As of 2011[update], the plant was controlled in Denmark, Latvia, Lithuania, Poland, Romania and Sweden. In the UK, since 2016, the sale, import, and export of kratom are prohibited under the Psychoactive Substances Act.
The use of kratom leaves, known locally as ketum, is prohibited in Malaysia under Section 30 (3) Poisons Act 1952 and the user may be fined a maximum amount of MYR 10,000 (USD 3,150) or up to four years' imprisonment. Certain parties have urged the government to penalize the use of kratom under the Dangerous Drugs Act instead of the Poisons Act, which would carry heavier penalties.
Possession of kratom leaves is illegal in Thailand. The Thai government passed the Kratom Act 2486, effective August 3, 1943, which made planting the tree illegal, in response to a rise in its use when opium became very expensive in Thailand and the Thai government was attempting to gain control of the opium market. In 1979, the Thai government placed kratom, along with marijuana, in Category V of a five category classification of narcotics. Kratom accounted for less than 2% of arrests for narcotics between 1987 and 1992.
The government considered legalizing kratom in 2004, 2009, and 2013.
Over the period from 2010 to 2015, kratom-related reports of poisoning in the United States increased 10-fold. Because kratom was being marketed as a dietary supplement in 2014 – but had never been commonly used in the United States or confirmed to be safe – the FDA coordinated with other US agencies to seize imported shipments. As of March 2018[update], Alabama, Arkansas, Indiana, Tennessee, Vermont, and Wisconsin had made kratom illegal, and the US Army had forbidden soldiers from using it.
On 30 August 2016, the Drug Enforcement Administration (DEA) announced its intention to place the active materials in the kratom plant into Schedule I of the Controlled Substances Act as a warning about an imminent hazard to public safety, citing over 600 calls to poison control centers between 2010 and 2015 and 15 kratom-related deaths between 2014 and 2016. This drew strong protests among those using kratom to deal with chronic pain or wean themselves off opioids or alcohol. A group of 51 members of the US House of Representatives and a group of nine senators each sent letters to acting DEA administrator Chuck Rosenberg protesting the listing and around 140,000 people signed an online White House Petition protesting it. The DEA noted the responses but said that it intended to go forward with the listing; a spokesman said: "We can't rely upon public opinion and anecdotal evidence. We have to rely upon science." In October 2016, the DEA withdrew its notice of intent while inviting public comments over a review period ending 1 December 2016.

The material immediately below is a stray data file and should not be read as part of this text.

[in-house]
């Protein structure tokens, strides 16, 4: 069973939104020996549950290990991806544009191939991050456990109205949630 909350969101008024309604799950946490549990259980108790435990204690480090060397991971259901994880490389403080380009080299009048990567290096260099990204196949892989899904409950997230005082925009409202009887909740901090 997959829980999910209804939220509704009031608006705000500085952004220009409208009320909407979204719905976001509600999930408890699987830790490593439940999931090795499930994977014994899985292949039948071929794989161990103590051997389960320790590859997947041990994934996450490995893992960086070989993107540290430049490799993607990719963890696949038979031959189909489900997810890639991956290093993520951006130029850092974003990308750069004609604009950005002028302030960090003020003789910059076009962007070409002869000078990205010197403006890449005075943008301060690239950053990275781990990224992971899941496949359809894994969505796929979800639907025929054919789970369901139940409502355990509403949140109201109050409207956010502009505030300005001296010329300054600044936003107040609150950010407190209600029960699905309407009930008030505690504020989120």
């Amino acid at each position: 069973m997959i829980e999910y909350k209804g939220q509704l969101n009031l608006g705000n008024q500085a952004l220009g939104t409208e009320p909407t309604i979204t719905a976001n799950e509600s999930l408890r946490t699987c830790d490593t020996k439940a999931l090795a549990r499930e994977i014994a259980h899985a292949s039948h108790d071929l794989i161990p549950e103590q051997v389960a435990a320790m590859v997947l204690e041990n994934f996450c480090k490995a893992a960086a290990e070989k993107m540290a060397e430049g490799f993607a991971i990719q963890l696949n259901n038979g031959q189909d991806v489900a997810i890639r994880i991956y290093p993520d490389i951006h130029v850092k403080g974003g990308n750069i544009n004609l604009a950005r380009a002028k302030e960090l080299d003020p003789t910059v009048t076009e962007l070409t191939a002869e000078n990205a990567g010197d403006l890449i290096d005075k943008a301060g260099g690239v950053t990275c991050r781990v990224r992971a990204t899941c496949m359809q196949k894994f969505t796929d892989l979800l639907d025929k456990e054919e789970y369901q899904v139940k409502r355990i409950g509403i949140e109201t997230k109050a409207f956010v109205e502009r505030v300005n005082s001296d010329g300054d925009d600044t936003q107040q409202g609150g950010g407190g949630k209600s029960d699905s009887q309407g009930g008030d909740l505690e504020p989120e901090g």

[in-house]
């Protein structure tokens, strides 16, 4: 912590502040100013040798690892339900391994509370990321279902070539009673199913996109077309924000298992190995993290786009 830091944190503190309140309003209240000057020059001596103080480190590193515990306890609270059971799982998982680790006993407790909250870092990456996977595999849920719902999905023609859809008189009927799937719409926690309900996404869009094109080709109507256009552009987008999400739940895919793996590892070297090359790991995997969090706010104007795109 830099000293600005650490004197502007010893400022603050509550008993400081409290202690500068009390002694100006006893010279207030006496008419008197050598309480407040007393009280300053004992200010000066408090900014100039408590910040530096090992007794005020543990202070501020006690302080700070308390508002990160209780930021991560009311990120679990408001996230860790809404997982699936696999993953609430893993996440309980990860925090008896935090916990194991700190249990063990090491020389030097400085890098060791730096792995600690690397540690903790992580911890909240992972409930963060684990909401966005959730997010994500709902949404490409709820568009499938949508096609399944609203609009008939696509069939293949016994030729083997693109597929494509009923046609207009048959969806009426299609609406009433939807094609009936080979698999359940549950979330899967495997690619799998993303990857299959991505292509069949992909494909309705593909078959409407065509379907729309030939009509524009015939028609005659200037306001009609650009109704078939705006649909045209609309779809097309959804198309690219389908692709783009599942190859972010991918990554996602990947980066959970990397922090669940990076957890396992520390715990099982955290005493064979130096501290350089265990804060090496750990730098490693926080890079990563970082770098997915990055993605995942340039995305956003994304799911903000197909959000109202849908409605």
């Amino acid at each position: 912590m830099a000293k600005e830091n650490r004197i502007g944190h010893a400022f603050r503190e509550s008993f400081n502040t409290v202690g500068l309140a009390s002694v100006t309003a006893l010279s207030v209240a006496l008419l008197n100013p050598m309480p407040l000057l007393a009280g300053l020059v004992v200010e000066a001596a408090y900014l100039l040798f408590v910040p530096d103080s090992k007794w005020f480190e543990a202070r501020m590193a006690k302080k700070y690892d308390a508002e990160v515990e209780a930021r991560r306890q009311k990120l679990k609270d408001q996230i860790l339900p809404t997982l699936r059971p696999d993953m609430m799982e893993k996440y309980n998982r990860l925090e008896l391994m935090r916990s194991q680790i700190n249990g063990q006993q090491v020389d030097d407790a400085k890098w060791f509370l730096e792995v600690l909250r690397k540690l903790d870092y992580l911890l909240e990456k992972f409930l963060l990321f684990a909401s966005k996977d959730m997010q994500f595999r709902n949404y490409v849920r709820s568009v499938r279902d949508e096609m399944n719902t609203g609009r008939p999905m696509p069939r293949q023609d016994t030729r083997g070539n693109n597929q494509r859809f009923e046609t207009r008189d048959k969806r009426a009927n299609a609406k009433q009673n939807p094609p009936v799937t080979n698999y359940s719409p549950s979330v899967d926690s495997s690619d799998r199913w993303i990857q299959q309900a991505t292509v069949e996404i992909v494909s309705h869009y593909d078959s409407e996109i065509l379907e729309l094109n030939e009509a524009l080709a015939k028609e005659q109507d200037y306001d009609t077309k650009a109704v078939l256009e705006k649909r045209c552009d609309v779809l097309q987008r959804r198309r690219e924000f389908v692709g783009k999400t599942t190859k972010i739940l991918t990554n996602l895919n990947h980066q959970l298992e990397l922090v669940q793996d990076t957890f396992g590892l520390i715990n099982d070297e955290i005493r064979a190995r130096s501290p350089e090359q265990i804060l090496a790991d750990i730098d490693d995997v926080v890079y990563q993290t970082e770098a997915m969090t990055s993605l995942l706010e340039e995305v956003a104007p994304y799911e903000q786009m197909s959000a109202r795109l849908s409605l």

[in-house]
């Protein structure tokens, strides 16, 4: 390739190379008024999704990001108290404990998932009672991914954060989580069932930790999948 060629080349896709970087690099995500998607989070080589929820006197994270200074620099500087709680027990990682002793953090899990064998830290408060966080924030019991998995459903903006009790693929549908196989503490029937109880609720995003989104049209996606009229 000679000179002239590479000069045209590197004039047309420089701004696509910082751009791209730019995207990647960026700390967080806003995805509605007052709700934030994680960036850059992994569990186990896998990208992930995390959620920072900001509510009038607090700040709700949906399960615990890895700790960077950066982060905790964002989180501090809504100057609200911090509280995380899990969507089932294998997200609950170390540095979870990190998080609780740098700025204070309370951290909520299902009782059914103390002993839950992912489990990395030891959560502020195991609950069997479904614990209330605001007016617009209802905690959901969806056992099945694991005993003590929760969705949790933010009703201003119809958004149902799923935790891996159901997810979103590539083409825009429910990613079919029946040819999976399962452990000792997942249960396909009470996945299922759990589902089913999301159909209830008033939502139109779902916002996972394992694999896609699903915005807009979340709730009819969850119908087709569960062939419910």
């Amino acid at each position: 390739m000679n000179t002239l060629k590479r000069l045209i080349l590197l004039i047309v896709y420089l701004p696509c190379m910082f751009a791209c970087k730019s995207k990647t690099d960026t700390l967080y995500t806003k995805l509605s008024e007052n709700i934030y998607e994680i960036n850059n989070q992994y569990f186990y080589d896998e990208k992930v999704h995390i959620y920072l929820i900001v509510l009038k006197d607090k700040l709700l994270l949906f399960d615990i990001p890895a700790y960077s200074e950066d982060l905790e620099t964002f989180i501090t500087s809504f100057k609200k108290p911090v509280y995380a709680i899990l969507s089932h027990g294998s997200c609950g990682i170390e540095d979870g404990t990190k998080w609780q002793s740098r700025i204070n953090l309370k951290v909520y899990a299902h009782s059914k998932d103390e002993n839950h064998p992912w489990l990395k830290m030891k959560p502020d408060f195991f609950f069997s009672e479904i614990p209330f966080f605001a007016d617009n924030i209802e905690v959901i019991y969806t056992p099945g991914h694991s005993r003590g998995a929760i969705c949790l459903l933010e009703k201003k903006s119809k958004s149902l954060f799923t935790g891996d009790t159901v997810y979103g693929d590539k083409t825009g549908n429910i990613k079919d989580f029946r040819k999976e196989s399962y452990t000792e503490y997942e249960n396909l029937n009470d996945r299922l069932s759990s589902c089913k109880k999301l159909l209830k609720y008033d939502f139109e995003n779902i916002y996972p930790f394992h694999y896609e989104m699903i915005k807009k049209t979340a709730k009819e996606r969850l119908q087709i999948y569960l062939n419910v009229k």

In November 2017, the FDA cited serious concerns over the marketing and effects (including death) associated with the use of kratom in the United States, stating that "There is no reliable evidence to support the use of kratom as a treatment for opioid use disorder; there are currently no FDA-approved therapeutic uses of kratom... and the FDA has evidence to show that there are significant safety issues associated with its use."
In February 2018, the commissioner of the FDA, Scott Gottlieb, released a statement describing further opioid-like properties of kratom and stating that it should not be used for any medical treatment or recreational use. Also in 2018, the FDA supervised the voluntary destruction of kratom dietary supplements by a nationwide distributor in Missouri, and encouraged all companies involved in kratom commerce to remove their products from the market. On February 26, the FDA warned a California manufacturer of a kratom product called "Mitrasafe" that the supplement was not confirmed as safe, was not approved as a dietary supplement or drug, and was illegal for interstate commerce.
On April 4, 2018, the FDA issued the first mandatory recall in its history over concerns of salmonella contamination of several kratom-containing products. Samples of the products, manufactured by Triangle Pharmanaturals and marketed under the brand name of Raw Form Organics, tested positive for contamination and the manufacturer did not comply with federal requests for voluntary recall. FDA Commissioner Gottleib stated that the recall was, "...based on the imminent health risk posed by the contamination of this product with salmonella" and not related to other regulatory concerns. Consumers were advised to immediately discard any such products to prevent serious health risks.
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Patients addicted to opioids are using kratom without dependable instructions for use and more importantly, without consultation with a licensed health care provider about the product’s dangers, potential side effects or interactions with other drugs. There’s clear data on the increasing harms associated with kratom. Calls to U.S. poison control centers regarding kratom have increased 10-fold from 2010 to 2015, with hundreds of calls made each year. The FDA is aware of reports of 36 deaths associated with the use of kratom-containing products. There have been reports of kratom being laced with other opioids like hydrocodone. The use of kratom is also associated with serious side effects like seizures, liver damage and withdrawal symptoms
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The FDA recommends that consumers not use these or any kratom products and dispose of any products currently in their possession. While the FDA is not aware of recent reports of illness specifically associated with the use of Divinity Products Distribution’s kratom-containing products, the agency asks health care professionals and consumers to report adverse events or quality problems associated with the use of Divinity Products Distribution’s products or any kratom product to the agency’s online Safety Reporting Portal
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- Kratom (Mitragyna speciosa), from the European Monitoring Centre for Drugs and Drug Addiction, January 2015